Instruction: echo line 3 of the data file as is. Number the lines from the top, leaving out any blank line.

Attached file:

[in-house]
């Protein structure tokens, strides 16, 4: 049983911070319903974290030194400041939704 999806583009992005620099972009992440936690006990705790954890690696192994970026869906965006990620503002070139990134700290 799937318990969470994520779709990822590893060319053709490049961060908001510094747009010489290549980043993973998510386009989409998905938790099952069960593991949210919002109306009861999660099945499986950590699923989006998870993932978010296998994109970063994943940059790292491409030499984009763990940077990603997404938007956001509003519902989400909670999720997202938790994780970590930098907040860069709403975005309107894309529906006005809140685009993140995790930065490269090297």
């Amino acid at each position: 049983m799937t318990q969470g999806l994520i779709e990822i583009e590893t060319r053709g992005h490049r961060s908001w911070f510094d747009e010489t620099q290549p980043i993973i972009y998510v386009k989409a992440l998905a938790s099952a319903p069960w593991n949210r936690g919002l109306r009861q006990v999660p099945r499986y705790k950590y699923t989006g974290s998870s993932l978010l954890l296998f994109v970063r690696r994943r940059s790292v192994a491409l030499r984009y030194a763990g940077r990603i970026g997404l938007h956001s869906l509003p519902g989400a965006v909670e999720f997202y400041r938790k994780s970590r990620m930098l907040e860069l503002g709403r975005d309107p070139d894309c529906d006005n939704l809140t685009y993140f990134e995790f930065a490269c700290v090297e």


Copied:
């Amino acid at each position: 049983m799937t318990q969470g999806l994520i779709e990822i583009e590893t060319r053709g992005h490049r961060s908001w911070f510094d747009e010489t620099q290549p980043i993973i972009y998510v386009k989409a992440l998905a938790s099952a319903p069960w593991n949210r936690g919002l109306r009861q006990v999660p099945r499986y705790k950590y699923t989006g974290s998870s993932l978010l954890l296998f994109v970063r690696r994943r940059s790292v192994a491409l030499r984009y030194a763990g940077r990603i970026g997404l938007h956001s869906l509003p519902g989400a965006v909670e999720f997202y400041r938790k994780s970590r990620m930098l907040e860069l503002g709403r975005d309107p070139d894309c529906d006005n939704l809140t685009y993140f990134e995790f930065a490269c700290v090297e």